Chicago Plans to Become the Next Great American Biking City
Posted on February 11, 2012 by Be Chicagood
It’s just one protected bike lane now, but the Chicago Department of Transportation has a grand vision of miles of bike lanes and a bike-sharing system to rival even the bike-friendliest cities.
Chicago recently unveiled its first stretch of protected bike lane, a half-mile-long stretch of Kinzie Street, from Milwaukee Avenue to Wells Street, connecting the city’s central “Loop” to existing bike lanes to the west. A second protected bike lane along Jackson Boulevard is under construction.
It is part of a bigger vision of connecting Chicago with a series of protected bikes lanes to encourage Chicagoans to bike more. It helps the environment, eases traffic and of course improves your health and lifestyle with daily exercise.
Mayor Emmanuel is pushing hard to make Chicago a bike friendly city of tomorrow. The Mayor has appointed Gabe Klein, the head of the Chicago Department of Transportation, former head of the Washington, D.C. Department of Transportation, and Zipcar alumnus to take charge in this operation. Emanuel is aiming for 100 miles of protected bike lanes in total. The city is also looking for a company to set up and operate a 3,000-bike bike-sharing system by 2012.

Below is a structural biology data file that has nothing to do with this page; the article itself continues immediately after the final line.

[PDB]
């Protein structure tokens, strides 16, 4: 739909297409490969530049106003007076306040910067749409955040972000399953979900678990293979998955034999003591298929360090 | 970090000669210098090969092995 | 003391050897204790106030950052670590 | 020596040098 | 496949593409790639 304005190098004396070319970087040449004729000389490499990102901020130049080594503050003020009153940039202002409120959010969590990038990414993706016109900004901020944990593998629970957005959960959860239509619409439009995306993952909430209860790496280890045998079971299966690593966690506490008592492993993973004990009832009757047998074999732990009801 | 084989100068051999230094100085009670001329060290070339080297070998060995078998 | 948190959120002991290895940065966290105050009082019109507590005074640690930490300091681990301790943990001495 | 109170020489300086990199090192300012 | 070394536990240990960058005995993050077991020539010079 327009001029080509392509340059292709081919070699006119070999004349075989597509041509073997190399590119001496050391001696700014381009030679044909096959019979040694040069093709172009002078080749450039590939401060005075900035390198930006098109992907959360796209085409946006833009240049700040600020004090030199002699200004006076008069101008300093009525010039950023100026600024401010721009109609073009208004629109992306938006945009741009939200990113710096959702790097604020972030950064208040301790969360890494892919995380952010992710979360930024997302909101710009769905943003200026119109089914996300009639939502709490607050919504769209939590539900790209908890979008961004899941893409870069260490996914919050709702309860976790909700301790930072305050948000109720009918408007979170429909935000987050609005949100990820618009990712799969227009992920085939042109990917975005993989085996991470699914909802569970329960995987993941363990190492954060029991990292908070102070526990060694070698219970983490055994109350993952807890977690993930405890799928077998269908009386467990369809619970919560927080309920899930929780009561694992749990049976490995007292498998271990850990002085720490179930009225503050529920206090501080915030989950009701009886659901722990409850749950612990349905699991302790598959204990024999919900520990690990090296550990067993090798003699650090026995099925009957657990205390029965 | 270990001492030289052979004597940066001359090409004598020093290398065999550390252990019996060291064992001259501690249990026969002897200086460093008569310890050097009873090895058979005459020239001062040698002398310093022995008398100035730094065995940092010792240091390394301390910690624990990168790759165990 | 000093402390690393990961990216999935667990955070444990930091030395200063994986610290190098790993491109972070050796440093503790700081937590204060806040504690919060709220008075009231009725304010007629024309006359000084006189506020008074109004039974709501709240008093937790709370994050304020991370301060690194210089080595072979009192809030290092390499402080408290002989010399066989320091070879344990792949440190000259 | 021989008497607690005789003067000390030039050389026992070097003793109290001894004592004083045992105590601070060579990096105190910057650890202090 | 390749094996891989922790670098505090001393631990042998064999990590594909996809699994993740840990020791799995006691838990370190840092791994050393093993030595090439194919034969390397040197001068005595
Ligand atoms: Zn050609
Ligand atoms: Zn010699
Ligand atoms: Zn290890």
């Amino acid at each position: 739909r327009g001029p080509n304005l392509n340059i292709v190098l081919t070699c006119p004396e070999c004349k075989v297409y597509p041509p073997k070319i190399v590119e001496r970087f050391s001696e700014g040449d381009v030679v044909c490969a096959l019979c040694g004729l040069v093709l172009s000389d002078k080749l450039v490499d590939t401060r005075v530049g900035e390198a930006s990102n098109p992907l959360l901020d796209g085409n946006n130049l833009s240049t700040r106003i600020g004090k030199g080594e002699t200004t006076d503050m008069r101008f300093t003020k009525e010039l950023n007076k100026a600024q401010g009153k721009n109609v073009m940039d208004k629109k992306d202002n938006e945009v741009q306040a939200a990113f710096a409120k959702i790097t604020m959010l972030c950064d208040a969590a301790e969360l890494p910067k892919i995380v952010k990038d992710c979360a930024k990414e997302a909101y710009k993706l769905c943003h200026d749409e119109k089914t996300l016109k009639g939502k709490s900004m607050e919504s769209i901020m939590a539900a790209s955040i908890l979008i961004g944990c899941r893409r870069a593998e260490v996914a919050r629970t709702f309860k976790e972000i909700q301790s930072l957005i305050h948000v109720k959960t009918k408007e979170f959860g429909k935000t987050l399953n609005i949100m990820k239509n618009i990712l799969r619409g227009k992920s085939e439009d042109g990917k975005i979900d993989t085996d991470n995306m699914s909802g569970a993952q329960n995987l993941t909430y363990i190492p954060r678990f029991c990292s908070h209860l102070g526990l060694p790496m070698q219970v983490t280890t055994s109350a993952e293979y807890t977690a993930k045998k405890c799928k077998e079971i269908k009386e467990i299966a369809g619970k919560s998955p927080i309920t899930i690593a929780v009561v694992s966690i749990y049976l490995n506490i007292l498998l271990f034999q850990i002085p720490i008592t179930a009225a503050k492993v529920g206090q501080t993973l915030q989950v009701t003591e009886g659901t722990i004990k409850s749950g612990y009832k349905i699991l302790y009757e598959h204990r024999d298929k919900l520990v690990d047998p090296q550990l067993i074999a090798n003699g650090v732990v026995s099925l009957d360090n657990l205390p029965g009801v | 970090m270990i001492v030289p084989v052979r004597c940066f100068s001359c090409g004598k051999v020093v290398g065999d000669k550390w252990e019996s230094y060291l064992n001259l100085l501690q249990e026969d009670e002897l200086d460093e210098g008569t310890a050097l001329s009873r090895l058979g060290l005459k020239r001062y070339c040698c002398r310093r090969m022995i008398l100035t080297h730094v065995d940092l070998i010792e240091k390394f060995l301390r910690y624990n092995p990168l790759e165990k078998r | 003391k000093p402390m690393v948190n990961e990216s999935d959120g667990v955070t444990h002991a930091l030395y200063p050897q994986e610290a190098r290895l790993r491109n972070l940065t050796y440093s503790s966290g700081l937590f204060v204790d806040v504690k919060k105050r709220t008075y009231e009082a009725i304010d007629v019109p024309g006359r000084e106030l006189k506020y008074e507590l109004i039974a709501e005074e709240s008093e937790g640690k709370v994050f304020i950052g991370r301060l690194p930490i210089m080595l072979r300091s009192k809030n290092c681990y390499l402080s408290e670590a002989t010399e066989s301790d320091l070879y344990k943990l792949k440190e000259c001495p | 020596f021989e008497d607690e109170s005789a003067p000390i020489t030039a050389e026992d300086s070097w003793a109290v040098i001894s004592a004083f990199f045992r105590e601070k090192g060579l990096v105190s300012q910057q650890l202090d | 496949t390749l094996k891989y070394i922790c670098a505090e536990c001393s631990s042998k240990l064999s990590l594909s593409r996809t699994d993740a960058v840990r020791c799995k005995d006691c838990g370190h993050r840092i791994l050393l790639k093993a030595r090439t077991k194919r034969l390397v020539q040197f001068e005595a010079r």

Initial data from Chicago’s Kinzie Street protected bike lane suggest it’s doing its job. A Department of Transportation field study found that bike ridership was up 55% along the route, 86% of riders felt “safe” or “very safe” in the new lanes, and 49% of riders felt motorist behavior had improved post-construction.
Protecting bikers a big part of increasing bike ridership. We all know how Chicagoans drive and with jaywalkers and one way streets everywhere, it gets pretty hectic out there for a biker and vis versa. Drivers should also not have to feel uncomfortable by cyclists.
These are some grand and bold visions from our Mayor. Massive traffic congestions have hurt Chicago every year in rankings that surveyed how miserable city dwellers where, how stressed, and commuting. As more people are encouraged to bike, it will hopefully ease traffic and improve our air quality. Less traffic = more happy people.